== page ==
E Holopuni ana O'ahu: Sail Around O'ahu

From April 14 to April 20, twenty-six Wai'anae High School students from Susan Lum's Marine Science Learning Center voyaged around O'ahu with the Polynesian Voyaging Society. They sailed on board the coastal voyaging canoe Eala, built in Wai'anae and launched in 1980 at Poka'i Bay.

Students trained at Poka'i Bay and Maunalua Bay, where they camped at the Kaiser Estate (courtesy of Bishop Estate/MBE) on the first night of their journey. Because of strong tradewinds, Eala was towed around Makapu'u and docked at Moku o Lo'e (Coconut island), where students rejoined the canoe and stayed as guests of the Hawai'i Institute of Marine Biology (HIMB), a UH Minoa research facility. HIMB Director Gordon Grau and other researchers spoke to the students about careers in marine biology and current research on fish production and aquaculture, tiger shark and fish migrations, coral reproduction, and gender changes in reef fish such as the uhu (parrot fish) and hinalea (wrasse).

The next night the students camped at Kualoa, then sailed into Kahana Bay on April 17 to a welcome ceremony, lu'au, and arts and crafts presentations by the Kahana community and Kahuku High School students. One crew member commented: "I had tears in my eyes. What a great feeling to learn that Hawaiian people still care about all the Hawaiian ways."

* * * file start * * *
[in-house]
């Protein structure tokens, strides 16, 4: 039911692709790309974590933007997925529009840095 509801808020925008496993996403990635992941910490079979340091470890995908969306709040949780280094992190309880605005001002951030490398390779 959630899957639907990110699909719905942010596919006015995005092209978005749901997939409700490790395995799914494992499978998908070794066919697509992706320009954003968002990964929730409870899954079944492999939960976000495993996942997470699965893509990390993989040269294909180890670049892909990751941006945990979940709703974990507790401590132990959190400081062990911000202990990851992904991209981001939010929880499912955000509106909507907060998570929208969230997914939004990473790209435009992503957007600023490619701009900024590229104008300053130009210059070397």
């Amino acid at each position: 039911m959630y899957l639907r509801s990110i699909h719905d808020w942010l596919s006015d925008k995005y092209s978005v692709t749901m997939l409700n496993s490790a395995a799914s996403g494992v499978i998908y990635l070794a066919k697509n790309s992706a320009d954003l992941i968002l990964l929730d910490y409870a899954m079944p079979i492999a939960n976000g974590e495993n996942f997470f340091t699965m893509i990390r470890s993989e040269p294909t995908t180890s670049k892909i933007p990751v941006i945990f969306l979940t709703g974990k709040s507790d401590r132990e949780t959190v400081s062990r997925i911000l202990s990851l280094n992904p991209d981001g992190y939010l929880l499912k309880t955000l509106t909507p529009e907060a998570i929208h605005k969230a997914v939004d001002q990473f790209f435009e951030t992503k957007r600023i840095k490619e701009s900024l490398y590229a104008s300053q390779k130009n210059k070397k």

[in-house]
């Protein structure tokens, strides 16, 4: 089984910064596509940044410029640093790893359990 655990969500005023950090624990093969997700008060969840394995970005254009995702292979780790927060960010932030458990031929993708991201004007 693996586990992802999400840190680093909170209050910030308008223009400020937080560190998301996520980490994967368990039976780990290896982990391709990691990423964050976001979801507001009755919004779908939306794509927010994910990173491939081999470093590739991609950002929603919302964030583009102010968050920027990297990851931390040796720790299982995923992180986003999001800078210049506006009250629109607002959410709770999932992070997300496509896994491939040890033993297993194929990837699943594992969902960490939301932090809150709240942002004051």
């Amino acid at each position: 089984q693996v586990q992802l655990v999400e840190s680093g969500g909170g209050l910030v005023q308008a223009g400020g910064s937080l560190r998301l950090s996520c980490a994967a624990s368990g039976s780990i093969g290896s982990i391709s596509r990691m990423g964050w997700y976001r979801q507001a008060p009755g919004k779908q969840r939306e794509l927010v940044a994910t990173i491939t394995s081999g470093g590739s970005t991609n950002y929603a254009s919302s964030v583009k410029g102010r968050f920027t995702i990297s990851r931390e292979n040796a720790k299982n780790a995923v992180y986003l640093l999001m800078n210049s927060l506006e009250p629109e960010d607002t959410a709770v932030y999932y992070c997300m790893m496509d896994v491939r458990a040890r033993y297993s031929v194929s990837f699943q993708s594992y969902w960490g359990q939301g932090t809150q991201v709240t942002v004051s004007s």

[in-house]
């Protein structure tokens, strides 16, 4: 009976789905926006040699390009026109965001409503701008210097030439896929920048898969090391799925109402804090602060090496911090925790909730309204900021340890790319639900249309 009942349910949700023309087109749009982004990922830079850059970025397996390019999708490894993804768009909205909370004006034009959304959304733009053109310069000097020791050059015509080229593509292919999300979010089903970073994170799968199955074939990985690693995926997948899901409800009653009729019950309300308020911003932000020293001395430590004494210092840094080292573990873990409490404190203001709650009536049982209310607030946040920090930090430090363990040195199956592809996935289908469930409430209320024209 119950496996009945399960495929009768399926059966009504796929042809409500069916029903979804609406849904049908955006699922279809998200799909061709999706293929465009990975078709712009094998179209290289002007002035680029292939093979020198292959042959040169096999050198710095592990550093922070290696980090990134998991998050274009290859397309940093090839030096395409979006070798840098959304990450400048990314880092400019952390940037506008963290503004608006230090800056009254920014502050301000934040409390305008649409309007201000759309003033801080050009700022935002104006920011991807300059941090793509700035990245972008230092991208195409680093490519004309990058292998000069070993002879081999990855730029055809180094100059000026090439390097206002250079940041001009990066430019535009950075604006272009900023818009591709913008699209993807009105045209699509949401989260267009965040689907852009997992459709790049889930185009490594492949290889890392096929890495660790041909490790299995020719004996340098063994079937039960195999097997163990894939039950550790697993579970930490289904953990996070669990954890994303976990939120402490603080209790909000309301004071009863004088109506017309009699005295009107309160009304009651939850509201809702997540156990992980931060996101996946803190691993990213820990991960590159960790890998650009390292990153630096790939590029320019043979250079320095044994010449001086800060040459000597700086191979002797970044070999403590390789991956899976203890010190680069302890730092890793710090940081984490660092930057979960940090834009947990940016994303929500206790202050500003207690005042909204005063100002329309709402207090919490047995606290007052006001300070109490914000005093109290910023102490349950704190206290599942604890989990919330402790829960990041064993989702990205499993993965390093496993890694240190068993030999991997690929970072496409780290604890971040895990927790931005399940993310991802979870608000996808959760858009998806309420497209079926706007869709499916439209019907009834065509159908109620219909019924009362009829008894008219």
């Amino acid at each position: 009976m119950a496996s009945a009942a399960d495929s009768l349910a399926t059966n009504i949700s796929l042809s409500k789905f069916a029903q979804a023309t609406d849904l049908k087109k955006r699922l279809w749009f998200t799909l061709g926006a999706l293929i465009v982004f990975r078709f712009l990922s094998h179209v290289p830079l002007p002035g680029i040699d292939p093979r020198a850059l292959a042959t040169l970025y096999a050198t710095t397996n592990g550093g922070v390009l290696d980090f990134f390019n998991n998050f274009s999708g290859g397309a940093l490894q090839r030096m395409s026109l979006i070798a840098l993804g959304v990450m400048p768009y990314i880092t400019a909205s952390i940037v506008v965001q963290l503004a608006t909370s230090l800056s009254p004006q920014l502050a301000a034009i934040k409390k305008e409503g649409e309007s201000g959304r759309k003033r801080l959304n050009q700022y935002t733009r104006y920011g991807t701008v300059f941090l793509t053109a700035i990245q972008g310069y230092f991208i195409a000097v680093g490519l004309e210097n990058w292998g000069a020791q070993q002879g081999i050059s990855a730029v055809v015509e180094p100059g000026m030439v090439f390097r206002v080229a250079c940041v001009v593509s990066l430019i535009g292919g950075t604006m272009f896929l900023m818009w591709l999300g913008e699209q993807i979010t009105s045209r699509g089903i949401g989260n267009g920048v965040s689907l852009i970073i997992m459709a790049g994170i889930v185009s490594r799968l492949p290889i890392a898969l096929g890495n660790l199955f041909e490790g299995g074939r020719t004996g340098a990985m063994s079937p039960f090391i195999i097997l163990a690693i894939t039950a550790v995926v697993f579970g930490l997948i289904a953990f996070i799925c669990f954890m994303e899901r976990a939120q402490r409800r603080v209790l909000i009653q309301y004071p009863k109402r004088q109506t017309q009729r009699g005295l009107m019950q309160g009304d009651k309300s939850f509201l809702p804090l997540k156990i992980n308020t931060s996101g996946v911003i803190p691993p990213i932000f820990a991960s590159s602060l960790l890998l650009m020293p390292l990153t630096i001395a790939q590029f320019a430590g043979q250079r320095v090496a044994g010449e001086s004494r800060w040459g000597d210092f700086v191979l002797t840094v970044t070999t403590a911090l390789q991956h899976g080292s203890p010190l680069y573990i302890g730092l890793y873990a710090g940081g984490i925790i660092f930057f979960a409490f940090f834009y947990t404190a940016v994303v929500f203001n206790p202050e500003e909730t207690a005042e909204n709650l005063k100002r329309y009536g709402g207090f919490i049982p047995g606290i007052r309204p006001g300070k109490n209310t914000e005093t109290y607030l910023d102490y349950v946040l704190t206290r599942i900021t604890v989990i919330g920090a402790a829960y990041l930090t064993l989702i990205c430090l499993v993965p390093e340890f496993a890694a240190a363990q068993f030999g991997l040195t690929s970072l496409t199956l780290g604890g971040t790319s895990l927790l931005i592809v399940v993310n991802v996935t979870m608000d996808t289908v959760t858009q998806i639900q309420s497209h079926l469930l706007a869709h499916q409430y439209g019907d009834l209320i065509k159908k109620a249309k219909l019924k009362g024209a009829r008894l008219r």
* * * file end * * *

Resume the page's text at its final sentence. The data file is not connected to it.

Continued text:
Arriving at Kahana in a rain squall

From Kahana, the students sailed around Kahuku to Haleiwa Boat Harbor (April 18); then around Kaena Point to Makaha (April 19). That night Pi'ikea Miller of PVS taught them about navigation and stars.

On the final leg of their voyage Makaha to Poka‘i Bay, students took command of the canoe and sailed on their own. Four paddling canoes came out to greet them, and the Wai'anae community as well as the students' families welcomed the voyagers back home with a lunchtime lu‘au.

One captain summed up their achievement: "It's a dream come true, learning how to work as a team and a crew, seeing how much we can work with each other and accomplish."

UH Voyage to Moloka‘i & Lana‘i